'While I have many reasons for not wanting to get pregnant and wanting to be child-free, at the end of the day, 'I don't want to have kids' is reason enough and should be respected.'
Editor's Note: This article was originally published on March 11, 2022. It has since been updated.
A 24-year-old's tongue-in-cheek sterilization photoshoot after undergoing a sterilization procedure has sparked an important conversation on social media. Abby Ramsay went viral on TikTok last month after sharing a compilation of photos taken in a typical pregnancy announcement or gender reveal style. In the video—which has been viewed more than 3.8 million times since being uploaded on February 2—Ramsay approaches a box with "Congratulations" written on the side. With clear excitement on her face, she raises the lid of the box to reveal the paperwork for the sterilization surgery.
"If you know me, you know that I decided to live the child-free life since I was at least 16. When I turned 19 I decided to start looking into permanent sterilization. The first OBGYN I brought this up to told me I needed therapy (I was already getting therapy at the time) and told me she would not discuss it with me," Ramsay wrote on Instagram. "Another basically just blamed all my problems on hormones and sent me away with birth control pills, even though I told her multiple times that they made me violently ill. Another said that no one should ever get a surgery they don't absolutely need (even after I brought up plastic surgery and my family history of ovarian cancer which the surgery would also help prevent)."
"Many of these meetings left me frustrated at the least and traumatized at the most. I was infantilized and not listened to and not taken seriously. I was told I was too young to make such a permanent decision and then told I should have a baby in the same breath as if that was somehow less permanent. Finally, in December I found a doctor who listened to me, and even figured out why I have been in so much pain for years! My surgery is scheduled for February 4th, and I can't describe the relief and excitement and nerves that I feel," she continued. "I know my body, and I know what is right for me, and I want to thank my doctors for recognizing that and working with my needs. We need more doctors like that. Wish me luck in my surgery."
According to BuzzFeed, Ramsay underwent a combination surgery including a bilateral salpingectomy—in which doctors remove both fallopian tubes—and an endometrial ablation, which removes a layer of the endometrium aka the tissue lining a uterus. She reportedly chose this combination to eliminate her chances of having an unwanted pregnancy and also for the relief endometrial ablations can offer those like her, who experience long, heavy periods that interrupt their daily life. While her bill would have been around $116,000 without insurance, Abby said her total out-of-pocket cost totaled $1,000.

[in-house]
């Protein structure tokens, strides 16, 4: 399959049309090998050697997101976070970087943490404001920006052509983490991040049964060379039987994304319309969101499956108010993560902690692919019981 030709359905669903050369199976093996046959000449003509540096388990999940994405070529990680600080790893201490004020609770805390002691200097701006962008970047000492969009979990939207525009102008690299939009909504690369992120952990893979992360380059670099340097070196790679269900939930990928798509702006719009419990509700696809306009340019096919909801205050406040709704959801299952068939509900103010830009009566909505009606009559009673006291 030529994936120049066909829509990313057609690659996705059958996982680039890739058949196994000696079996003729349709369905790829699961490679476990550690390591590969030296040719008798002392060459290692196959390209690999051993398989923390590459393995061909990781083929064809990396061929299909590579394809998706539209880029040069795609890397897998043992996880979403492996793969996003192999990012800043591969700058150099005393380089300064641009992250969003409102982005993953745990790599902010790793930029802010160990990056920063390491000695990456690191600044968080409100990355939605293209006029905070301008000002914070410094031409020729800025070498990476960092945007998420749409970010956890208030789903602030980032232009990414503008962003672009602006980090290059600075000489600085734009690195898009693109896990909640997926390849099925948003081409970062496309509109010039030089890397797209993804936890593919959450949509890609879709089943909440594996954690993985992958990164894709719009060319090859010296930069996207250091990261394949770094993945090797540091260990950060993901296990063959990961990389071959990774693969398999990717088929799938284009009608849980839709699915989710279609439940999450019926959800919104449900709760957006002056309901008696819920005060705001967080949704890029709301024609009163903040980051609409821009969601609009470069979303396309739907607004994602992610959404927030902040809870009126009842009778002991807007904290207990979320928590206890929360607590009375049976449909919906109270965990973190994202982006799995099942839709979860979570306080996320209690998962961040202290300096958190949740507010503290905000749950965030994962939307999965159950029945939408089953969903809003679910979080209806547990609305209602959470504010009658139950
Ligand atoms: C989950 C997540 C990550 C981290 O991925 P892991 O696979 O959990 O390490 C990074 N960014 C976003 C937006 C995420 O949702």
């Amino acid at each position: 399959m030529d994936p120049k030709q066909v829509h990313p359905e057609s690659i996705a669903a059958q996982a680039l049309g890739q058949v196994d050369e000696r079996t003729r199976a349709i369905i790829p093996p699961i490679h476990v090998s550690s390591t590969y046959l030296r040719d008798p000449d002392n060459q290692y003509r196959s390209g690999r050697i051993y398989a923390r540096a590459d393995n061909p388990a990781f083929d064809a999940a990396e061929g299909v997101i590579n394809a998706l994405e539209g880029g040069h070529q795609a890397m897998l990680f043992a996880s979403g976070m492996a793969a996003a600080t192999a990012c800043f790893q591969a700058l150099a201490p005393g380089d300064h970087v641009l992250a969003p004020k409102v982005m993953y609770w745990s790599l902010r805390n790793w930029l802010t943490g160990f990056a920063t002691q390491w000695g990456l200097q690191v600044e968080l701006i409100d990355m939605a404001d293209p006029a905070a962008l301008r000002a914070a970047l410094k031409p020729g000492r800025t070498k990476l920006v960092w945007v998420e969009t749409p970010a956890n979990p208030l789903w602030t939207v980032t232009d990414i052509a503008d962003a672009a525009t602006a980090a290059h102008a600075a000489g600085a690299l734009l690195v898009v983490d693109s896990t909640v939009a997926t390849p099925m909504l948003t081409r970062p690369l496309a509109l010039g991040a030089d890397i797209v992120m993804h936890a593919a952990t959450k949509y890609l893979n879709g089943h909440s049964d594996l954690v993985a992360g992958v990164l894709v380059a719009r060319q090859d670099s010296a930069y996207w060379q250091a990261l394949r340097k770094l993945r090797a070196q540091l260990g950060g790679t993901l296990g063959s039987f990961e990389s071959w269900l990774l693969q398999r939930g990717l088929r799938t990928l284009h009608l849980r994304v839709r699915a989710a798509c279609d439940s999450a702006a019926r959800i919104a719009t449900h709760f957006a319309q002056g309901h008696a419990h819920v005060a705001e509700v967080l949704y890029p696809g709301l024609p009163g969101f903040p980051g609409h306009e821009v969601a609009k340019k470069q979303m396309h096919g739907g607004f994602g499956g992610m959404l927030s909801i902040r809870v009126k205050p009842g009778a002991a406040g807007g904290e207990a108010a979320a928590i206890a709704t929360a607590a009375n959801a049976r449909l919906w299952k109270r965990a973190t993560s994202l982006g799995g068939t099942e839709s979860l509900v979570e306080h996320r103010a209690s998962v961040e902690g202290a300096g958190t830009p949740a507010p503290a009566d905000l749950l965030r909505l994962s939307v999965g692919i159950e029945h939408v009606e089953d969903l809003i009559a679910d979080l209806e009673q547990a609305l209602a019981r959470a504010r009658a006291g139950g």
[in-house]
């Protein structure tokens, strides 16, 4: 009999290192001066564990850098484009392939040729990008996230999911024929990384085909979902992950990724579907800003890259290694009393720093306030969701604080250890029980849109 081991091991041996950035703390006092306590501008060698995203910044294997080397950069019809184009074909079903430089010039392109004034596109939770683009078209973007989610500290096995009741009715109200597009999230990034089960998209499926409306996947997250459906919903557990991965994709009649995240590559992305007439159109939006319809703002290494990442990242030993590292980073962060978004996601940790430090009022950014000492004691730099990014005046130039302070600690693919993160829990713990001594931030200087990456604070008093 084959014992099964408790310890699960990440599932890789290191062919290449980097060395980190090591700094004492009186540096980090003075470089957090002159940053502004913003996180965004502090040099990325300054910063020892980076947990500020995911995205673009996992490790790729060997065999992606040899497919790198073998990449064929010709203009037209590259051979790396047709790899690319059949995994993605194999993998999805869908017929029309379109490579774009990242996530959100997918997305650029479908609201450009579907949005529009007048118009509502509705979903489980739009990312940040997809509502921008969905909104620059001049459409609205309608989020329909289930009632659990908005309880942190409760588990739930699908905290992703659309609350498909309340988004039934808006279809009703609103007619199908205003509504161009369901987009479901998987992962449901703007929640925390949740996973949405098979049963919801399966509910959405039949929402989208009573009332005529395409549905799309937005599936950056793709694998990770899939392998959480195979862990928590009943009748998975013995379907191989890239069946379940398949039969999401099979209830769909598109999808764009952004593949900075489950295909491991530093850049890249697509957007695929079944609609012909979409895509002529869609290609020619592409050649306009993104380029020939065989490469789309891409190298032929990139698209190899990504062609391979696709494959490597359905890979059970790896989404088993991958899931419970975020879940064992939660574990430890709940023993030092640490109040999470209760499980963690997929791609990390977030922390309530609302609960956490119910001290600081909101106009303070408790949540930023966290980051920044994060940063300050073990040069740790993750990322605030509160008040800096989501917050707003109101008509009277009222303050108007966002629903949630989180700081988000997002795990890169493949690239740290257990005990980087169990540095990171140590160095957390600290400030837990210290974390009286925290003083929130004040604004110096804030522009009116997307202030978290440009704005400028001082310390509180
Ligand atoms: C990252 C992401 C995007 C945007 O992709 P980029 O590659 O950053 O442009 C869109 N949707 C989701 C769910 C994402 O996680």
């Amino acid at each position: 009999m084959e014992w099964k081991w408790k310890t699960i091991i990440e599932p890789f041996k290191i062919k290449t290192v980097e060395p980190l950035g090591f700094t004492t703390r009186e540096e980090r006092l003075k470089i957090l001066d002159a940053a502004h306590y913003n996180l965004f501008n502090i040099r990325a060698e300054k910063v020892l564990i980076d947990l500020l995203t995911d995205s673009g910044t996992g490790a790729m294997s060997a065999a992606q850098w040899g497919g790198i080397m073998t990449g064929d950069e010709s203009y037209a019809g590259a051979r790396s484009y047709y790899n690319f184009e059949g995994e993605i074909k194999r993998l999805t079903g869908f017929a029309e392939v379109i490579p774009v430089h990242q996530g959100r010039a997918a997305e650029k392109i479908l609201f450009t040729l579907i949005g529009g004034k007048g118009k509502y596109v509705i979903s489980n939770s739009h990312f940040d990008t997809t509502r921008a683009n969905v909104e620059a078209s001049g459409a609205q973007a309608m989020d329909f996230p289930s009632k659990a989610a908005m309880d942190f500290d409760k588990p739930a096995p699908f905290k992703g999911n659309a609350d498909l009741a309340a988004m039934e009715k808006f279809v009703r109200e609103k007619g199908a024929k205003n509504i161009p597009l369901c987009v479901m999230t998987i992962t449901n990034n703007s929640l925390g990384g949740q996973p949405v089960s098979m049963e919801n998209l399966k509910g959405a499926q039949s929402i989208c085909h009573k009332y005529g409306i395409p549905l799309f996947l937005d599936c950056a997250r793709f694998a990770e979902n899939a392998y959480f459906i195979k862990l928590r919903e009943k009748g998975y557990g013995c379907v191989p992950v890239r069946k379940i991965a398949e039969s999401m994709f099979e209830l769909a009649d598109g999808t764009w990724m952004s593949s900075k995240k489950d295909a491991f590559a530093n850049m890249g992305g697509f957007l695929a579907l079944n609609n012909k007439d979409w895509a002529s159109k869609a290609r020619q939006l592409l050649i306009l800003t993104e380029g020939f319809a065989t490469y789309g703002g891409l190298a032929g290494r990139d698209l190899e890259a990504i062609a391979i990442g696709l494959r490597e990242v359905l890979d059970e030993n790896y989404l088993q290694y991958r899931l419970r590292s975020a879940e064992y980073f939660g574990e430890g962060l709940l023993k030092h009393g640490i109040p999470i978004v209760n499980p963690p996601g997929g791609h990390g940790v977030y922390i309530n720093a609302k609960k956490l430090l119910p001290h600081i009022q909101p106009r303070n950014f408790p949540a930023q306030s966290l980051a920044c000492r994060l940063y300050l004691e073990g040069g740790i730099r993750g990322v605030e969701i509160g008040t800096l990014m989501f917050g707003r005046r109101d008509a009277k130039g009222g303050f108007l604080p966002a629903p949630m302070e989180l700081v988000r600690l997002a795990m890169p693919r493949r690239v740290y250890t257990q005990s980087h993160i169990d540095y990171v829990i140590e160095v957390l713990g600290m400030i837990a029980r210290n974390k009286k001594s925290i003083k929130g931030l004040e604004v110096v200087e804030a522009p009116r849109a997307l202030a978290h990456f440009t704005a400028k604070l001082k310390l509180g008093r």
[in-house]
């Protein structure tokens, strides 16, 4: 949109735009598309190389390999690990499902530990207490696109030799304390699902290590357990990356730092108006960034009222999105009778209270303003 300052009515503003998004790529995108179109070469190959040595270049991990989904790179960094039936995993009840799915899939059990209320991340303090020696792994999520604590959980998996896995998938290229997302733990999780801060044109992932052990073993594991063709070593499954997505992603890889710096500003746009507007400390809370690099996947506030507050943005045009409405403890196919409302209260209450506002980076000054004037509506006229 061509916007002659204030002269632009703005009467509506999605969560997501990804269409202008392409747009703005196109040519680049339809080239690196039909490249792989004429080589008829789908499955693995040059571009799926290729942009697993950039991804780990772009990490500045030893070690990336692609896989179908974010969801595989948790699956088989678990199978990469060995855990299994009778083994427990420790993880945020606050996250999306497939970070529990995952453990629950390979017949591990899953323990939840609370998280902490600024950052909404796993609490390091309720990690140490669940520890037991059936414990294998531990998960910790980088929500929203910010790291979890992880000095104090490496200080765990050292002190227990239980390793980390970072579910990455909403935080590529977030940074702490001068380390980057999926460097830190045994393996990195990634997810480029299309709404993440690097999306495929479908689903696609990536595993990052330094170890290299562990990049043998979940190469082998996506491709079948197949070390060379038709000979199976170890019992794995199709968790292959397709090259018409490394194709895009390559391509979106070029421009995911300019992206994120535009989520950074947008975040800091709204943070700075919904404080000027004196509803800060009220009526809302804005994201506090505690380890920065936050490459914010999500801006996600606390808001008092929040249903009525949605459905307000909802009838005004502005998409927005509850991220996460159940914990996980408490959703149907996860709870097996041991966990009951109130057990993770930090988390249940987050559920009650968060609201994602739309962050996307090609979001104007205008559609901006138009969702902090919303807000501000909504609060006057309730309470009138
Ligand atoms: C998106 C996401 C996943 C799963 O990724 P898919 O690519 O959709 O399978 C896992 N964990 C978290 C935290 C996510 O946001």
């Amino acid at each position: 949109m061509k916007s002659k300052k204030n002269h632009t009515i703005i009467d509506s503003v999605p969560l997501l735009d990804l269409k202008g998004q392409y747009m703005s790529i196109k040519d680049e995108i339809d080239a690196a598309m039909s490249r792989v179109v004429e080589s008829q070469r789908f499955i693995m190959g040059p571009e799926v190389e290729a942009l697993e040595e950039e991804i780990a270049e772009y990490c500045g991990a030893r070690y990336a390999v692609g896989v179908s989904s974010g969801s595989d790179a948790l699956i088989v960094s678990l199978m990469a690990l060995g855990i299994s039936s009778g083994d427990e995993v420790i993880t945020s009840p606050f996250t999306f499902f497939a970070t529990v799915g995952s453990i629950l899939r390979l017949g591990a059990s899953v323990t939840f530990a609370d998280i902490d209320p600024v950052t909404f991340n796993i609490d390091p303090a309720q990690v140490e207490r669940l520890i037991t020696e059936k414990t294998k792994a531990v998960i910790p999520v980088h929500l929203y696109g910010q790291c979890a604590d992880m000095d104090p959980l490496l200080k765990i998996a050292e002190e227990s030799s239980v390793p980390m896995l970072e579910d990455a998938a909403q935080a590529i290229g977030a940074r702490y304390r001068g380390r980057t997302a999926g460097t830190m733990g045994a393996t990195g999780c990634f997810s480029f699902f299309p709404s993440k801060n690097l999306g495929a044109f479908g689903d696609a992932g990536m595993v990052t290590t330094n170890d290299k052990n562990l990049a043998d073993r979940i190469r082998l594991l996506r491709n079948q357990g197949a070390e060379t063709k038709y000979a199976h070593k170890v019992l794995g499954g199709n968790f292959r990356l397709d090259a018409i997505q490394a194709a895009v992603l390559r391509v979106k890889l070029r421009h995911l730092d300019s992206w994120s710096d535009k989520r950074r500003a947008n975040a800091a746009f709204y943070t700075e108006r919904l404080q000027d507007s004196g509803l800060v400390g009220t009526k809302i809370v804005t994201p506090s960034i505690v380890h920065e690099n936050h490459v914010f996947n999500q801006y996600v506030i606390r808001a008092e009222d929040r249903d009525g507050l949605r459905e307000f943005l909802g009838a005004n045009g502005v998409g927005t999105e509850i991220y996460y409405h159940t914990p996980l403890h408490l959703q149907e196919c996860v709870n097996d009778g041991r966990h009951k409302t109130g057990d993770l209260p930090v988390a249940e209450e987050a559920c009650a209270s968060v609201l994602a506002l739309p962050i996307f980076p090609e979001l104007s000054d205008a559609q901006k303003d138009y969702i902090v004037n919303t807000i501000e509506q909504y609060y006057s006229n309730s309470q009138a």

Speaking of why doctors she consulted with refused to perform the operation, Abby said: "The main reasonings they gave were age and possibility of regret. One said she didn't believe in performing 'unnecessary surgery' and said she was against things like plastic surgery, too. The third doctor I ever saw basically insinuated that there was something wrong with me for not wanting children and said I needed to go to therapy to get my brain fixed so I could have kids someday. There were times I went home crying. Other times I just wanted to scream. Other times I just felt numb and empty. It was frustrating. My pain and my desires and my goals and my life were all dismissed because of a baby that didn't even exist. A hypothetical person had more control over my future than I did."
Ramsay revealed she nearly teared up when she finally found a doctor who respected her decision. "All she needed was to listen to me for five minutes before saying alright, and immediately telling me my options, and procedures she thought might be right for me. I almost burst into tears of joy right then and there," she said. "I didn’t know how much I just needed someone to listen to me for once. To believe that maybe I knew myself better than they did. I brought that up to her a little, and to the doctor who ended up doing my surgery—my initial doctor had to get her own surgery and recommended me to her coworker—and both of them basically said, 'You clearly know what you want and have thought about this for a long time.' It was like a breath of fresh air."
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Not having to over-explain herself and campaign for a procedure she wanted was the ultimate relief, Ramsay said. "While I have many reasons for not wanting to get pregnant and wanting to be child-free—from genetics to fears and medical concerns—at the end of the day, 'I don’t want to have kids' is reason enough and should be respected," she concluded.